Also, consider that the same way you would deal with a customer complaint in person applies online; don’t be defensive. Offer to give them a call to get more feedback and take the conversation offline. Remember that the whole online world is reading your response when dealing with a customer complaint online.

Social media is a vital part of franchisee success today; treating it as anything less than a vital tool to build community, sales, and your employer brand could have several negative impacts on the success of your franchise.

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Laura Darrell lives in Mexico City, and as a former leadership executive, she has over 25 years of senior leadership experience at some of the world’s most beloved brands like Starbucks and Apple. Her time spent working in franchised operations for large multi-unit franchisees at A&W Restaurants Canada complemented her executive leadership skills as vice president of operations and training at Boston Pizza Restaurants, Canada’s largest casual dining chain.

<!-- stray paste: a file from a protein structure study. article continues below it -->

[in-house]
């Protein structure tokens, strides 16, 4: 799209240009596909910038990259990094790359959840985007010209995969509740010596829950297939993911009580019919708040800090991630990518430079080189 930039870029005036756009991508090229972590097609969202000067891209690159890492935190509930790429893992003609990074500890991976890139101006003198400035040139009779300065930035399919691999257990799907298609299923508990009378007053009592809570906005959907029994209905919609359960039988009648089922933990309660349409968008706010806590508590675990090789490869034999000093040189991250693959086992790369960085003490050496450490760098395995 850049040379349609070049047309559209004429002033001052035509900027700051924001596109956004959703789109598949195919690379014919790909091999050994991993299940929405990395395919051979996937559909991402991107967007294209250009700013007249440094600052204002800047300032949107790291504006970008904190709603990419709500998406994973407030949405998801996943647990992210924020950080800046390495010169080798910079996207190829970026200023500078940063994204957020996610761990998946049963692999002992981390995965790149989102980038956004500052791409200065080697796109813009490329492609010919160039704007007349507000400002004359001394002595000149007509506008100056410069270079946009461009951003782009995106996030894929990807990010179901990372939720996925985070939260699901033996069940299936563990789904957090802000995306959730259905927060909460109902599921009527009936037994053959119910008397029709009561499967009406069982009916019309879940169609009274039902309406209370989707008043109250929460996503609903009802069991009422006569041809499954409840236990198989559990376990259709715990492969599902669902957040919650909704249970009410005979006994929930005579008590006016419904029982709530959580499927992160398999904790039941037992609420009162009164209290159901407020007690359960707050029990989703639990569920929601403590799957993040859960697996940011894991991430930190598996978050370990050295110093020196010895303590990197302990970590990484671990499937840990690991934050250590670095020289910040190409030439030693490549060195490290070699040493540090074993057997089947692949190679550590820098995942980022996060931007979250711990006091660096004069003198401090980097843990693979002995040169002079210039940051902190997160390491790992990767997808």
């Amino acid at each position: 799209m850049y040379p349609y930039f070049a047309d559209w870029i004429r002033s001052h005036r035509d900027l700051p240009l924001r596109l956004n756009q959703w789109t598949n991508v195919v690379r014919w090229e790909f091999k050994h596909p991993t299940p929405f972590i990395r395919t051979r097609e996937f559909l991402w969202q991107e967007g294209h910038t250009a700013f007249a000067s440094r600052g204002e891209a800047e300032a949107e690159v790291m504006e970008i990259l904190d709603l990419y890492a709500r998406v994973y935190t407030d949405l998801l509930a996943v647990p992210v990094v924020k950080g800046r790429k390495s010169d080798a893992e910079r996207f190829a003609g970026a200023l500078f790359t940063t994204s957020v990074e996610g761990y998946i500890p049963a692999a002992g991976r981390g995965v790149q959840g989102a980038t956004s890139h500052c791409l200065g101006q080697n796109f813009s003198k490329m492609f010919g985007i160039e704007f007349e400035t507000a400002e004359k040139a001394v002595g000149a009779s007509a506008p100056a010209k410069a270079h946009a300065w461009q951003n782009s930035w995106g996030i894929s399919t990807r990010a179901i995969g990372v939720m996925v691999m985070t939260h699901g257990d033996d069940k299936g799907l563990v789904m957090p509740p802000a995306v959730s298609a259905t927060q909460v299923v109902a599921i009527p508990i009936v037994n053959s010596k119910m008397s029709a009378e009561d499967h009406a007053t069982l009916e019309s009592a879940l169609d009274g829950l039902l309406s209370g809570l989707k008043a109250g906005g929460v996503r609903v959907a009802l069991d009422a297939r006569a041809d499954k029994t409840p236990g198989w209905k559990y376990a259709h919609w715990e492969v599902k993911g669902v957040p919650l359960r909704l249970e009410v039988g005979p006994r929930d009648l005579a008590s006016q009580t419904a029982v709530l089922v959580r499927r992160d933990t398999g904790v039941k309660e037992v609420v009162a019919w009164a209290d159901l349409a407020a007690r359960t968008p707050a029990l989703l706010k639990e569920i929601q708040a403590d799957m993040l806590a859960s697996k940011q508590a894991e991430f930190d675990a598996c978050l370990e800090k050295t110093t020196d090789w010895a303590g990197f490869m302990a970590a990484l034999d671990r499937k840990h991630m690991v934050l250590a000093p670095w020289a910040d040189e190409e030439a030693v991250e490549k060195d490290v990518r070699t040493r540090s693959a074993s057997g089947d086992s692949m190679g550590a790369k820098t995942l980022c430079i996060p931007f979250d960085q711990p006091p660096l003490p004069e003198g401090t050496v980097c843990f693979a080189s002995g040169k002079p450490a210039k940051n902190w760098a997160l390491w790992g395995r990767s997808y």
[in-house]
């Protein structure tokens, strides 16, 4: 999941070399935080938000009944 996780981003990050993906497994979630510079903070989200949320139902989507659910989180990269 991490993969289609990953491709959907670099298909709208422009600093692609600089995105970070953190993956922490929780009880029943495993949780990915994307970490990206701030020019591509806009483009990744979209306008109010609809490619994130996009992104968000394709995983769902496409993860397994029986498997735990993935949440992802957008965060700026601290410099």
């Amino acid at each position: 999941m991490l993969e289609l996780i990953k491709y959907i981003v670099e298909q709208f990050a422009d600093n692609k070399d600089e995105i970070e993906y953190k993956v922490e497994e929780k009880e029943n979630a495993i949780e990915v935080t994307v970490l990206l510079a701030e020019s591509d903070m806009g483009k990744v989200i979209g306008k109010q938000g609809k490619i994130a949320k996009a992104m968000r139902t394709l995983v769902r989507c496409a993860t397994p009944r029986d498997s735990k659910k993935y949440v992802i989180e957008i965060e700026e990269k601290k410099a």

She prides herself on her ability to build strong, collaborative relationships between franchisees and franchisors. She is a regular contributor to FranchiseWire and other publications in the franchise periodical space, where she writes about the leadership skills required to lead in a franchised organization and many other topics relevant to franchisee success and strengthening unit economics. She holds a master’s degree in organizational leadership from Royal Roads University in British Columbia, Canada, where she conducted her thesis research on multidisciplinary collaborative leadership practices within franchised organizations that enhance business results for all key stakeholders.

She has written three books: The Principles of Franchisee Success – Apply Them and Take Control of Your Business Results; The Promotability Gap – The Real Reasons You’re Not Advancing in Your Career; and The Great Resignation – How a Culture of Coaching, and Appreciation Can Help You Win the War for Talent. She travels frequently in the US, Canada, and Mexico to speak at franchised organizations that are looking to develop strong and effective leadership talent as well as helping them to enhance their relationships with their franchisors. She is also the founder of Laura Darrell Leadership Coaching.